Remembering Ted Short, Lord Glenamara

Ted_Short.jpgBaroness Jan Royall of Blaisdon is Labour's Shadow Leader of the House of Lords

Lord Glenamara, Ted Short, died on 4th May at the great age of 99. His funeral took place earlier this week in Consett, County Durham.

Ted was a good friend and comrade to many members of the Labour Group in the Lords.  Whilst I did not know him well, like so many in the Labour Movement, I held him in the highest esteem.

His career started as a teacher and he then served as a captain in the Durham Light Infantry in the Second World War. He joined the Labour Party in 1942 when he was on active service and on demobilisation he soon became a Councillor. After the War he became head of a secondary modern school in Blyth and was then elected to Parliament for Newcastle Central in 1951.  It is extraordinary to think that he joined the Parliamentary Labour Party when Clem Attlee was Leader, and that he was appointed an Opposition Whip by Hugh Gaitskell.

Ted lived his political life through turbulent times.  He was a Whip at a time marked by what Hugh Dalton called “hatred and love of hatred”, and as Government Chief Whip between 1964 and 1966 Ted helped to keep the Wilson Government afloat with a majority of just four.  He went on to become Postmaster General and Education Secretary where he devoted himself to the comprehensive programme, believing the eleven plus to be a cruel waste of potential talent.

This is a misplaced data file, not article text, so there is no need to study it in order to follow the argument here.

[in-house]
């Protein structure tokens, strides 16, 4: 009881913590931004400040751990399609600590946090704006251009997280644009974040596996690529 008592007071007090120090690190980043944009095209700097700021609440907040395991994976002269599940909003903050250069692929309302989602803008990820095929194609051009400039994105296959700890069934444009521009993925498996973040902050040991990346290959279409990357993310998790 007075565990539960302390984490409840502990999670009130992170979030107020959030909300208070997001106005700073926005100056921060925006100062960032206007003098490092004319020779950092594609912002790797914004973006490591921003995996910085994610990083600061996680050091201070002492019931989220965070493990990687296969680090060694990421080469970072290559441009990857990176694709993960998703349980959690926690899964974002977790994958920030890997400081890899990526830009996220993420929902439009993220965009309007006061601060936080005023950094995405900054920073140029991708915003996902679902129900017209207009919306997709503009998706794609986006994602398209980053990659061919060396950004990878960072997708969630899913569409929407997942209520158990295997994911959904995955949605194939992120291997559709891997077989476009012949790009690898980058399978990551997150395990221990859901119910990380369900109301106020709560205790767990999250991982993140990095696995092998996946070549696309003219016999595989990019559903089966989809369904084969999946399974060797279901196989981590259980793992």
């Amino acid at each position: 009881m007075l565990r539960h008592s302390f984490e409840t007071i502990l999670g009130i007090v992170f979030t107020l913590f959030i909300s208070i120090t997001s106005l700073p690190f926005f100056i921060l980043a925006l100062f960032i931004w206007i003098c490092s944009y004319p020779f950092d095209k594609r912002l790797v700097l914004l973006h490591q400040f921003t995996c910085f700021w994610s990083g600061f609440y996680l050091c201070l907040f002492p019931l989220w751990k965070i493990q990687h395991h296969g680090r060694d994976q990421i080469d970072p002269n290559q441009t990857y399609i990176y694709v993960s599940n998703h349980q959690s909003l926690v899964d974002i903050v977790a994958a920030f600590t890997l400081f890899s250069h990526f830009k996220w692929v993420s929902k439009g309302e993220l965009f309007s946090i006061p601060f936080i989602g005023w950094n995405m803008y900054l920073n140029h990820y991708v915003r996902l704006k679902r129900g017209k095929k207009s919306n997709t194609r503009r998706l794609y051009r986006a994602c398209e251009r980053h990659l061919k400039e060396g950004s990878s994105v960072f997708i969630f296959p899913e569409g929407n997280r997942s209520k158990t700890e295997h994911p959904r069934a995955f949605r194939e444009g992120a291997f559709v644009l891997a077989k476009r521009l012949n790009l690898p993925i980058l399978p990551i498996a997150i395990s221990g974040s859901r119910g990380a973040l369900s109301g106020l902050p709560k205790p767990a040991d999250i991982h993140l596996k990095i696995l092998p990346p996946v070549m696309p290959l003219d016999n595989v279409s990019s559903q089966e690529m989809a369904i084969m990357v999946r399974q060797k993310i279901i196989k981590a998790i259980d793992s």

Back in Opposition he became Deputy Leader of the Labour Party.  He returned to Government as leader of the Commons, and was Lord President of the Council for two years from 1974. In this role he enabled the referendum on our continued membership of what is now the European Union to take place and was largely responsible for the parliamentary plans to provide elected assemblies for Scotland and Wales. Plans that would take another Labour government, a generation later, to turn into reality.

We have much to thank Ted for, but in Opposition in the Commons Labour could not be the effective force that we now are without the “Short Money” – the provision of funds for Opposition parties that he introduced in 1975. When Ted left the Commons in 1976 he became Chairman of Cable and Wireless and was appointed to the Lords in 1977 where he was a regular attendee for many years. 

For me, the death of Ted Short, Lord Glenamara, severs an important link with the history of our movement. He will be greatly missed by friends and family alike.

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